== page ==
Andrew Firman

1 May, 2018

In the face of rising restrictions and brazen attacks on fundamental freedoms, citizens across the globe are responding with resolute resistance, in creative, and powerful ways.

This is the main takeaway of CIVICUS’ 2018 State of Civil Society Report.  Findings from the report identified 10 key trends. Notable among these is a spurring of peaceful resistance by active citizens and civil society against unjust actions. The report points out that almost everywhere we look, we see signs of citizens organising and mobilising in new and creative ways to defend civic freedoms, fight for social justice and equality, and push back on populism. This trend is most exemplified in the spotlight that has been shone on patriarchy, sexual harassment, gender and power imbalances, thanks to the #MeToo and Times Up movements. MORE

Ellie Stephens and Katie Mattern

2 May, 2017

We’ve all heard it repeated multiple times in our lives:  we all work better together. The work we do is greater than one individual, and together we can solve the challenges our world and communities face. We’ve also heard this refrain multiple times in our sector, it’s not a revolutionary idea but it’s one that’s seemingly harder and harder to take ownership of in our work.

This adage has never been more important than it is today, as civil society faces an increasing challenge of legitimacy in an evolving world too often dominated by political and financial elites. According to the CIVICUS Monitor, only 3 percent of the world currently lives in countries where fundamental civic rights are respected and enforced, leaving 6 billion people living in countries where freedom of association, assembly, and speech are curtailed. MORE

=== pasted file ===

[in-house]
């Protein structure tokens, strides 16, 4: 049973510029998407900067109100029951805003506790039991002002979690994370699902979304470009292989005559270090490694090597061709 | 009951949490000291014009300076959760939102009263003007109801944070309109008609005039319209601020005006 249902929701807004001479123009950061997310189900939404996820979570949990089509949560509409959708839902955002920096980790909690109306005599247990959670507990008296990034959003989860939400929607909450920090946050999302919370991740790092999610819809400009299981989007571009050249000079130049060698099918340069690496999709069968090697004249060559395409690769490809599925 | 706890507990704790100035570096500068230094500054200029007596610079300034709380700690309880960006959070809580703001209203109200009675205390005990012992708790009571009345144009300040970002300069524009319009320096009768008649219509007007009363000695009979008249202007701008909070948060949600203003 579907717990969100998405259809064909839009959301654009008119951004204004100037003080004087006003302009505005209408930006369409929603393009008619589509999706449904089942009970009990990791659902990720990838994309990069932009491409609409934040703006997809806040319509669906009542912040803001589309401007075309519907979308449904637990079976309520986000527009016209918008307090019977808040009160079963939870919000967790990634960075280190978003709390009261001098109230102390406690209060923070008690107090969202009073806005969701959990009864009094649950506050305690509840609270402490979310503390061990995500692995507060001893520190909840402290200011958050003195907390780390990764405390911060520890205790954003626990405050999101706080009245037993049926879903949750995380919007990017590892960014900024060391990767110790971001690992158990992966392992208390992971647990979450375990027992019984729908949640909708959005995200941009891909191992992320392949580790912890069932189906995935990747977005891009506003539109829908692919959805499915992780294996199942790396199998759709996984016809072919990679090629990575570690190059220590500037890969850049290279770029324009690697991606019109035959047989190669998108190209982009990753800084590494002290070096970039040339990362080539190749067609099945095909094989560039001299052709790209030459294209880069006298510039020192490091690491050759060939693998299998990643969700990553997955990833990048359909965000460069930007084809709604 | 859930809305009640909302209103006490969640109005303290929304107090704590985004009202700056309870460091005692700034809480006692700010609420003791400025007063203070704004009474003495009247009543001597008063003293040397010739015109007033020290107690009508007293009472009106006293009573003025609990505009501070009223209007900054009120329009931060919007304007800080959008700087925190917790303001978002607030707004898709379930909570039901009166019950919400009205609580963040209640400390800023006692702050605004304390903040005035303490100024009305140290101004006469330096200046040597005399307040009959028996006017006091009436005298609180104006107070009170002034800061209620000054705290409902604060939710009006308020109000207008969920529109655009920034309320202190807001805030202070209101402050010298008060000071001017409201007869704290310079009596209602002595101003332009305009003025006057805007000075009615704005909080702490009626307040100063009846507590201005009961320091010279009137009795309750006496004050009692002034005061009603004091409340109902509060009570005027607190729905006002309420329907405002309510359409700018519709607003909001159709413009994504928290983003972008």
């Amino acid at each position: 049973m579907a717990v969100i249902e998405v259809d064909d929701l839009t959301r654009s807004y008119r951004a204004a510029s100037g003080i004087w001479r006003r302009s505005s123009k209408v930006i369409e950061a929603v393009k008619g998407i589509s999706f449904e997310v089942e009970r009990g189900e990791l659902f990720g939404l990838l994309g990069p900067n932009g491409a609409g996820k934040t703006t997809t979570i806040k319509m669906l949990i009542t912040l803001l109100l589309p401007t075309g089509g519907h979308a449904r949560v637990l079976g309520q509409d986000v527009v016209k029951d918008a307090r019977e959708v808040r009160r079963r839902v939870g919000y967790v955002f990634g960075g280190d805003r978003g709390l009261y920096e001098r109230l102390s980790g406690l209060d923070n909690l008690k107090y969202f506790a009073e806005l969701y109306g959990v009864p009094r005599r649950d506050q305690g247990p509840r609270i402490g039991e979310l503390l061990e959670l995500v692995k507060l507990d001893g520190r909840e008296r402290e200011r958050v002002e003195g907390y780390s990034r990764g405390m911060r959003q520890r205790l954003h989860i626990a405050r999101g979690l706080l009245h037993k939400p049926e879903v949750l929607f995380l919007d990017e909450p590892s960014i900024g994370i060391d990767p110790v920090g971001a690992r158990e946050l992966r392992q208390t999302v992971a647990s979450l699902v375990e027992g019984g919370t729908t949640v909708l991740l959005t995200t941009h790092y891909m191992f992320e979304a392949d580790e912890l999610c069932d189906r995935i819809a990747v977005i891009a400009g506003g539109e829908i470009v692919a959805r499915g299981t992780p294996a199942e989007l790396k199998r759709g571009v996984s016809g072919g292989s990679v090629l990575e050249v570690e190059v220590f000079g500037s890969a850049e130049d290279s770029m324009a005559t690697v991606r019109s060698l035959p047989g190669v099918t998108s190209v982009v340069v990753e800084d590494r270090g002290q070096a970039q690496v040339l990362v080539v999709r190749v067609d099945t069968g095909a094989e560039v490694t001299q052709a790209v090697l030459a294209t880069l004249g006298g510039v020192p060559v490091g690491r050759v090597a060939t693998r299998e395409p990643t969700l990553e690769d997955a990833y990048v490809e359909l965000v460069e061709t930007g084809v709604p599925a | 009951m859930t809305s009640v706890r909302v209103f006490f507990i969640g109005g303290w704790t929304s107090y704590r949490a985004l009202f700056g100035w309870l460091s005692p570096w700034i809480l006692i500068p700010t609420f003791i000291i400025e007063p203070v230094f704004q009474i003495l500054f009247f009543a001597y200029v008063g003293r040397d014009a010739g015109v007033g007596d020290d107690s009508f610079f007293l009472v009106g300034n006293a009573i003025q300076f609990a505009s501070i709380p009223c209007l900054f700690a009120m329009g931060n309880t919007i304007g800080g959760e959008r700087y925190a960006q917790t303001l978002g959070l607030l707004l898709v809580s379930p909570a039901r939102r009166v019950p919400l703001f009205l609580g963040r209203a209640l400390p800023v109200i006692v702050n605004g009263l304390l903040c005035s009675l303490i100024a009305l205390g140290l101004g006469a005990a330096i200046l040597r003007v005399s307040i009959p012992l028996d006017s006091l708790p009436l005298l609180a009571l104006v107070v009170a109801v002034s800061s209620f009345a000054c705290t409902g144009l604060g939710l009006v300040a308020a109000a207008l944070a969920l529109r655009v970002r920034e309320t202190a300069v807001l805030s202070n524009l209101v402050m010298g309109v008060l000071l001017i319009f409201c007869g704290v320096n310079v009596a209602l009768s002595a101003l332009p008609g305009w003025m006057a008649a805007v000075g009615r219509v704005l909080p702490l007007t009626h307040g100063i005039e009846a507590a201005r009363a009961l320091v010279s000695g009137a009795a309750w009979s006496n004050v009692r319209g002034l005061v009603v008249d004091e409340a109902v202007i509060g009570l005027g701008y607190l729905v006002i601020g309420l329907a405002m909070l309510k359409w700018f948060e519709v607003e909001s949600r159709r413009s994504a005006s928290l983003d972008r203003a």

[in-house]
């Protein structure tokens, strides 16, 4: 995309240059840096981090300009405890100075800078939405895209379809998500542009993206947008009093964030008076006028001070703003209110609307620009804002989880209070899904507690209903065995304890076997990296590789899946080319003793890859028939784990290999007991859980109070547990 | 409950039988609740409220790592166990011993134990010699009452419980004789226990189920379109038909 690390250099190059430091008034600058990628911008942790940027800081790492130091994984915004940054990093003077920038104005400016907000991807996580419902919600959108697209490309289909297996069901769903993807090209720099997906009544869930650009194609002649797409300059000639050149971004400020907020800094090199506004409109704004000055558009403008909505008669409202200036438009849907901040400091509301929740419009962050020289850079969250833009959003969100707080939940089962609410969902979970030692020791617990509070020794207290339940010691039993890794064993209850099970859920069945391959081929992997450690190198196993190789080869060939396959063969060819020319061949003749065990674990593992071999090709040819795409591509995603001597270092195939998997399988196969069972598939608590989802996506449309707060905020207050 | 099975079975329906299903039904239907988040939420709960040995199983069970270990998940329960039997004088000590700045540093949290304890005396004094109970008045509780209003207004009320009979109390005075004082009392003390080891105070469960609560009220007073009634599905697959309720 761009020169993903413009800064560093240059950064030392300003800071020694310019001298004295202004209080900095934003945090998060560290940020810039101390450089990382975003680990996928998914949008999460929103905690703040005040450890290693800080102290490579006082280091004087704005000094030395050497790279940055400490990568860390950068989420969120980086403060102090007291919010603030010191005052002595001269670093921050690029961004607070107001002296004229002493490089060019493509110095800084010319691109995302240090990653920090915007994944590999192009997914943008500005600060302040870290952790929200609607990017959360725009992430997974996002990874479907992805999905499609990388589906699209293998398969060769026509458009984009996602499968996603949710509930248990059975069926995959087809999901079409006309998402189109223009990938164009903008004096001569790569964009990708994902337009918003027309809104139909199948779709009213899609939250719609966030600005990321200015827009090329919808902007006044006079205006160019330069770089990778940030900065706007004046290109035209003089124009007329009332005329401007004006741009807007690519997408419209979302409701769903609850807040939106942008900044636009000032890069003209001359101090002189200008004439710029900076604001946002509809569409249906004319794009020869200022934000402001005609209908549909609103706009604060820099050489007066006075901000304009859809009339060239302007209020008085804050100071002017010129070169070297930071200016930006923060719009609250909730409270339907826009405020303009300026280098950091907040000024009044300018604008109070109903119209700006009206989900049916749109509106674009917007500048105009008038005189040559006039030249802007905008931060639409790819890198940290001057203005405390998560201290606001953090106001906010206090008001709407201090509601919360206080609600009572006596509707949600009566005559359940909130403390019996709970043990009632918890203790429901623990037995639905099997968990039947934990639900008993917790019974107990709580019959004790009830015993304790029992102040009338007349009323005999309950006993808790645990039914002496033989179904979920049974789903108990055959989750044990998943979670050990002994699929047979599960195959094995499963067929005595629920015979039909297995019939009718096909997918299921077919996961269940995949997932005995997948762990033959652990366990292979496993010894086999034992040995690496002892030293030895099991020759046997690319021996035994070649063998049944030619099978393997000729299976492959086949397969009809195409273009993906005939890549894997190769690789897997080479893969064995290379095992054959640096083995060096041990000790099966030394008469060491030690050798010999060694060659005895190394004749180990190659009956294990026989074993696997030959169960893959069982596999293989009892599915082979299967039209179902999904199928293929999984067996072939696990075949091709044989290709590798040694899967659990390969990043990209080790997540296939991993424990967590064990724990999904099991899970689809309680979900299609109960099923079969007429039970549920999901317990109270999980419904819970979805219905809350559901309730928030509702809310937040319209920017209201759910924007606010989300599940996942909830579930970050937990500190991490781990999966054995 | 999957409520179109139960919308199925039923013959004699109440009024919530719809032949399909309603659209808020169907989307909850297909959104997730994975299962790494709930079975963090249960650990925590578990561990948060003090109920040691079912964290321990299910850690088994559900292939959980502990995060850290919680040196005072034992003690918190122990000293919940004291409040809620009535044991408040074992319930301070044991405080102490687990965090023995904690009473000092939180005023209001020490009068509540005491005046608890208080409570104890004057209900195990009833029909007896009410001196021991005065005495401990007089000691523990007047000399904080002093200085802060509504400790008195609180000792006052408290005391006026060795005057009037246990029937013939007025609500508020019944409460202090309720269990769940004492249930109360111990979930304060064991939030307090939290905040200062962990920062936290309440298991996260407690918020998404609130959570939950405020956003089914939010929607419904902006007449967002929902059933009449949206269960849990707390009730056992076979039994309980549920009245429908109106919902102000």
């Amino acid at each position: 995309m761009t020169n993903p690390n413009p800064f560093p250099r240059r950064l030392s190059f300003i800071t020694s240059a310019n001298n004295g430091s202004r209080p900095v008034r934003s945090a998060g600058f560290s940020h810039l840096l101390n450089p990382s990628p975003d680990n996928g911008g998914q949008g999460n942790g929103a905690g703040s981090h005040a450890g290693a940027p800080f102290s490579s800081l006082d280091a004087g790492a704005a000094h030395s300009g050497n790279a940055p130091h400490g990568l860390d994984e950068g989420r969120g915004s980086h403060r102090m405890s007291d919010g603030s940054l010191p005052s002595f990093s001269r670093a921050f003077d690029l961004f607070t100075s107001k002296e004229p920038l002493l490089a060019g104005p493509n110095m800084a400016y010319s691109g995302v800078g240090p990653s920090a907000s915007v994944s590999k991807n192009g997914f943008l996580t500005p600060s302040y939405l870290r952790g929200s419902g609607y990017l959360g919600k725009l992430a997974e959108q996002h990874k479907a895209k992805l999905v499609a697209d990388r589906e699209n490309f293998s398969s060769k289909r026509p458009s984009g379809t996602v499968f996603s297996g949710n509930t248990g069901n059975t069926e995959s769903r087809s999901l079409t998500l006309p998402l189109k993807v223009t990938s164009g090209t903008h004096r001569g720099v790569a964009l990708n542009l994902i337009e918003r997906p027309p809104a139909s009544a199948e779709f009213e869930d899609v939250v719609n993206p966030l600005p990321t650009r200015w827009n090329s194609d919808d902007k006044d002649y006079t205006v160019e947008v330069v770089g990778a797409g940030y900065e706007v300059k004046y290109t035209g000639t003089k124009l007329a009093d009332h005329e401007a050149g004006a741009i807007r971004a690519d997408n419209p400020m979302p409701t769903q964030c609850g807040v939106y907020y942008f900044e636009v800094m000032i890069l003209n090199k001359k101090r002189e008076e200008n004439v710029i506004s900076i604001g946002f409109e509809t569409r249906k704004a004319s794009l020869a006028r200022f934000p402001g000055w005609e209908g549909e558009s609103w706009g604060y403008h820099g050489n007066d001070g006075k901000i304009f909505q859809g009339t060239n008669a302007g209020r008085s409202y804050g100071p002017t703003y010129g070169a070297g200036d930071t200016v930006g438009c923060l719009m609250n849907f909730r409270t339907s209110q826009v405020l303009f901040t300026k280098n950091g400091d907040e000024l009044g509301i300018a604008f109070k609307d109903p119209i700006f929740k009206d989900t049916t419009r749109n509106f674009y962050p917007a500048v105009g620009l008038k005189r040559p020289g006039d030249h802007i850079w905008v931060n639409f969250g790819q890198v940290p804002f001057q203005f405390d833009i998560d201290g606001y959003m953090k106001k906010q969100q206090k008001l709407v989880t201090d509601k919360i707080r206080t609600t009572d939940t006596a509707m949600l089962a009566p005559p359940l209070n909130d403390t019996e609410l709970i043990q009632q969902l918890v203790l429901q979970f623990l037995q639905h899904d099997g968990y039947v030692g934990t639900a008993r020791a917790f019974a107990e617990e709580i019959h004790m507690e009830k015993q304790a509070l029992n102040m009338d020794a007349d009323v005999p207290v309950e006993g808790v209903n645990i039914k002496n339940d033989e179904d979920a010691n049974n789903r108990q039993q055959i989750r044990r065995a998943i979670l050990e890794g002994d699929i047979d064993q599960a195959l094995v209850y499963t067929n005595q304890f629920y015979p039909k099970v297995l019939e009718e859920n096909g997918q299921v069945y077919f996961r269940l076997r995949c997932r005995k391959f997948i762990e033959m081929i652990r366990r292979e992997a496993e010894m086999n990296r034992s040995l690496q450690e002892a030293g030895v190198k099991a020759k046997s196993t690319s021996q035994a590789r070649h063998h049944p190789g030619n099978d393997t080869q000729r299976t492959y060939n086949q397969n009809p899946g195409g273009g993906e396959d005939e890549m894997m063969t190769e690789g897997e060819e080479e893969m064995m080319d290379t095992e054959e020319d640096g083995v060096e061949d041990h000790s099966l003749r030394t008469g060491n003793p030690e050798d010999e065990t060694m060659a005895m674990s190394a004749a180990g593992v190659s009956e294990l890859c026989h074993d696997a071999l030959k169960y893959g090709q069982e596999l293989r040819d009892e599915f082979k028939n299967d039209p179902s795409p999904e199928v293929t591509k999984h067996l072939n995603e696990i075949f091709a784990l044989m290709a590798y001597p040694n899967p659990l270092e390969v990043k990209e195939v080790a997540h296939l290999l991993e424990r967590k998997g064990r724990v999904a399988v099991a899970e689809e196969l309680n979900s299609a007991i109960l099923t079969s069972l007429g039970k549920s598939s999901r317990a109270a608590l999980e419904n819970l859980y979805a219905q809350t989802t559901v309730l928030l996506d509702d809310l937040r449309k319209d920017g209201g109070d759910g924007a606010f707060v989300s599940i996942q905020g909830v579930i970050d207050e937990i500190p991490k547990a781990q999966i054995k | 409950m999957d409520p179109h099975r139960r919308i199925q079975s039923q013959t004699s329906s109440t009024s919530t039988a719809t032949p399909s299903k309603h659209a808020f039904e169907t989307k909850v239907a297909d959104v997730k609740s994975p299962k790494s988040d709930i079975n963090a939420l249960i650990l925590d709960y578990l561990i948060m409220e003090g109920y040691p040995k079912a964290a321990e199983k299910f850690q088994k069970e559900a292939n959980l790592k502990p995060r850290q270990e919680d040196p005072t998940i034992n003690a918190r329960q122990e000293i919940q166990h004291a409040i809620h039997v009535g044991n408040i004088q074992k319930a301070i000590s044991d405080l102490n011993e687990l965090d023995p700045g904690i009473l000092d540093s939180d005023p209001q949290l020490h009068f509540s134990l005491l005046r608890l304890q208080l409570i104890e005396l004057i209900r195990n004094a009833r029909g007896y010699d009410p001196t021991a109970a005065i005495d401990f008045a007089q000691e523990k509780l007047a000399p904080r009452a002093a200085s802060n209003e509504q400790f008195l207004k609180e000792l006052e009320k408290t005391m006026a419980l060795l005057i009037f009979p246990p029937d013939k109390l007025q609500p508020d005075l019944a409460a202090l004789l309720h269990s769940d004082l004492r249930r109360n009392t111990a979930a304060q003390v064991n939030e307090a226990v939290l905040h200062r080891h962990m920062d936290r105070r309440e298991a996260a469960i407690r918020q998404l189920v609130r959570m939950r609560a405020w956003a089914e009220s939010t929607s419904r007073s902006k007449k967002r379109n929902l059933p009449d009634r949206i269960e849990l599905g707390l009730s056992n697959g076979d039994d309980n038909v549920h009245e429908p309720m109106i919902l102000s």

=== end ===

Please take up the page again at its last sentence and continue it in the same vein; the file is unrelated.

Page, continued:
Mandeep Tiwana

29 March, 2016

A vibrant and empowered civil society is an essential component of a functioning and accountable state. UN Secretary General Ban Ki-moon has called civil society, the “oxygen of democracy” and applauded the sector’s role as a “catalyst for social progress and economic growth.” Yet, there is ample evidence to show that civil society space is rapidly shrinking.

Just in the month of March 2016: environmental and land rights activists have been assassinated in Honduras and South Africa; a prominent woman human rights defender has been arbitrarily detained along-with her 15 month old son for demanding democratic rights in Bahrain; an activist opposing the proposed construction of a hydropower dam in Cambodia has received a suspended sentence; staff of several CSOs have been judicially harassed in Egypt to prevent them from receiving vital funding from international sources; and a draft law placing arbitrary conditions on the formation of CSOs in Jordan has come to light.

Students'_mass_protest_in_Taiwan_to_end_occupation_of_legislatureLast year, CIVICUS reported substantial threats to core civil society freedoms of expression, association and peaceful assembly in 96 countries. Our preliminary findings for this year put the number at over hundred countries.  These trends spanning both democratic and authoritarian states heighten the urgency to inform public opinion about how attacks on civil society activists and organisations are chipping away at citizen rights and undermining participatory democracy. Effective mobilisations to influence hearts and minds of the global public will be key to reversing negative trends. MORE

Danny Sriskandarajah

11 August, 2015

If you are visiting Disrupt&Innovate, I assume you are (like me) interested in how to ensure that civil society remains a powerful force for good. You are also probably worried about the growing threats to civil society actors across the world. Indeed, you are probably from and/or work in one of the 96 countries where there were serious threats to civic freedoms in 2014. In fact, you are almost certainly from one of these countries because 67 years after the Universal Declaration of Human Rights, 6 out of 7 people live in a country where these civic rights are under threat.

Assuming the above, I wanted to share two emerging observations from having been in numerous conversations about what to do to resist attacks on civic space.

The first is that civic space cannot be ‘saved’; it has to be fought for, constantly. MORE